The Tesla Model 3 ‘Vampire’ battery drain is no longer a problem because after a span of 22 days the car’s battery drained only around 10% in the latest testing.
The ‘Vampire’ battery drain testing was done by Bjorn Nyland, a Tesla Model 3 owner who also runs an EV-centric YouTube channel by the same name. He owns a Dual Motor Model 3 (white-colored) and has successfully clocked around 42,000 km (26,000 miles) on it.
Bjorn left his Tesla electric car at an airport in his home country of Norway on 4th November 2019 and went on a 3 weeks trip to Thailand. After 22 days, he came back to find his car still sitting at a mere 10% decrease in battery drain.
Over the course of 22 days, the car faced several intense snowfalls while being parked at the airport. Here’s what happened.
Tesla Model 3 ‘Vampire’ Battery Drain After 22 Days No Longer A Threat
On 4th November 2019, when Bjorn was about to leave his car at the airport in Norway, his car was at 82.6% charge and had a range of about 400 km (248 miles). He mentioned that he left his home with a higher charge and arrived at the airport by losing a mere 15% of the total charge.
At this point, the battery cell temperature was 29.3-degrees Celsius, which is quite normal. Bjorn, then, went ahead and disabled the sentry mode to save some more energy. He mentions in the video that the Model 3 has no energy-saving mode, so the car will most likely slip into an eco mode when inactive for a long period of time.
When he returned after a span of 22 days from his Thailand trip, he found his Tesla Model 3 at 72% charge along with some interesting revelations. His Model 3 was around 331 km and the car’s battery temperature was 1.25 degrees Celsius.
Also, before leaving, Bjorn predicted that some of the battery range will become unavailable as the cells cool down. The same happened when he checked the battery stats after coming back.
The car’s battery was showing a range of 331 km (green color) but some of the battery range was also locked away due to a very cold battery cell temperature (white color).
Another revelation was that the battery loss was only around 7 kWh over a span of 22 days, which is equal to 337 Wh/day. However, this result is based on an available range of 331 km. If the outside temperature was around 25-degree Celsius, the range available would be around 350 km, thus indicating a charge-drop of approximately 6 kWh.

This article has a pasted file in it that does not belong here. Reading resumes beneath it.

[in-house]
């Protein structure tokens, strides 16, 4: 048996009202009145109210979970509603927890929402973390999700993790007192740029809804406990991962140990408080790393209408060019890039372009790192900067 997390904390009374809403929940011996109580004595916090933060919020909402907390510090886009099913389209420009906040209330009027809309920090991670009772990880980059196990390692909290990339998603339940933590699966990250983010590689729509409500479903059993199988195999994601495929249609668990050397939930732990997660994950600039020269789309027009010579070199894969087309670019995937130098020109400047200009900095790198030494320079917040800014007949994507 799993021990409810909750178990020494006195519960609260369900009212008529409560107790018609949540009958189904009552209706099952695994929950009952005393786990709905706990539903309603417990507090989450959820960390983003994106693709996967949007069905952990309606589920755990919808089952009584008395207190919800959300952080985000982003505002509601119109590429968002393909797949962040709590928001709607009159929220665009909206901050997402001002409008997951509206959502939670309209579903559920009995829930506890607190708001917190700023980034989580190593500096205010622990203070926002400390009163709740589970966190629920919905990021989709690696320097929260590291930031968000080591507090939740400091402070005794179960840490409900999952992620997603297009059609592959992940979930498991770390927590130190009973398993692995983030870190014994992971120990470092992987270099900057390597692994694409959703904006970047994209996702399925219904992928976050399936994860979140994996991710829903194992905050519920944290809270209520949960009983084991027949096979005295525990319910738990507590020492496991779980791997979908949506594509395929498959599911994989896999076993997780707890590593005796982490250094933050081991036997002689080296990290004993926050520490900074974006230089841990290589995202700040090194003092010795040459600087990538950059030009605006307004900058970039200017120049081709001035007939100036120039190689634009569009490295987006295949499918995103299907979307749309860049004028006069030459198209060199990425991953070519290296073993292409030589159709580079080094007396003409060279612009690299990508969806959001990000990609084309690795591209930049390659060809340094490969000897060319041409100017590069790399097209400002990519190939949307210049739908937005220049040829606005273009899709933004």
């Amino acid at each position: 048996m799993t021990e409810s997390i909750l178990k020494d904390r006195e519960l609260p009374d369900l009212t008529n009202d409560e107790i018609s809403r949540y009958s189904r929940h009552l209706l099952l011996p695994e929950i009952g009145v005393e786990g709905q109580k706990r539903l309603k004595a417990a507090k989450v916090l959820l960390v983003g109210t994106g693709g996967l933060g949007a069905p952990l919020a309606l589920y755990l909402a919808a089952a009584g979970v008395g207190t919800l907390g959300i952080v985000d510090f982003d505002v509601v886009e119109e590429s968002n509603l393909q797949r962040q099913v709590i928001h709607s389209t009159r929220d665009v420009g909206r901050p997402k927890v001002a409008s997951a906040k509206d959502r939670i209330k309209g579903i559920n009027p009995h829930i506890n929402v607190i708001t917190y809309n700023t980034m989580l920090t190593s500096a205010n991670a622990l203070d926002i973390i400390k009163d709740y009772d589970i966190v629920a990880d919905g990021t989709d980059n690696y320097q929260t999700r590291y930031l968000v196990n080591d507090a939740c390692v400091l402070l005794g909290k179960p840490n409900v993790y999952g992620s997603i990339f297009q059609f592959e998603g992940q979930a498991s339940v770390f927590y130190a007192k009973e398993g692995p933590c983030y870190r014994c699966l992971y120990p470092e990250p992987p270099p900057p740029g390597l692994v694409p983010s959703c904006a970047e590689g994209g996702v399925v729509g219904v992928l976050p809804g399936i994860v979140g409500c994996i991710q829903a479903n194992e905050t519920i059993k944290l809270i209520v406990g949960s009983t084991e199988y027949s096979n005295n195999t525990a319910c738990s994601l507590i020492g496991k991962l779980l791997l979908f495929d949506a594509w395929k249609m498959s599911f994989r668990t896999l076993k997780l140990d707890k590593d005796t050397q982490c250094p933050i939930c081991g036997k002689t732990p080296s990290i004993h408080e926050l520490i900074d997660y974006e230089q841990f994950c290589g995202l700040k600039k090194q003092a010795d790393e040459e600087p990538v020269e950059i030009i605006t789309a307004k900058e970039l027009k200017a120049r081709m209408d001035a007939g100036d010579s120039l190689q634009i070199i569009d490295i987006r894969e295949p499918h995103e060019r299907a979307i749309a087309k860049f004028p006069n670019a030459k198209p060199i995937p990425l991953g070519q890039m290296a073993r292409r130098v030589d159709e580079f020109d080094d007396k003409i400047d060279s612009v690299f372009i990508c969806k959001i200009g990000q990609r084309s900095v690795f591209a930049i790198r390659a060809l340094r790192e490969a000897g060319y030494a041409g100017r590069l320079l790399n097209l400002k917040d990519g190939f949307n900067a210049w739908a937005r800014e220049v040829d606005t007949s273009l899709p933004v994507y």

As soon as Bjorn turned on the car, the battery inlet temperature started rising immediately and began to heat up the cold battery. This is being done to unlock the remnant battery range as fast as possible.
Bjorn then went ahead to a Tesla charging station and found out that due to low battery cell temperature the charging rate of his Model 3 was limited to 40 kW only. The overall charging rate was above 50 degrees Celcius but around 7 kW was being consumed by the electric motor to heat up the battery.
“This is a trick that only Tesla does, which is to run the front and the rear motors at a very inefficient mode to generate heat without creating movement. This is brilliant because it (Model 3) doesn’t need a dedicated battery heater.”
Reason For Improvement
The Tesla Model 3 uses newer 2170 battery cells made up of nickel-manganese-cobalt. They have 50% more internal volume and therefore can store more energy per battery pack.
This new upgrade combined with regular firmware updates has optimized the Tesla Model 3 to be the most efficient fuel-efficient electric car. In the latest firmware update, the Model 3 received a 5% power boost along with higher regen braking at low speed.
Meaning the Model 3 will run and stop faster while saving energy and your brake pads. Do you own a Tesl Model 3? Let us know in the comments about your experience with the car.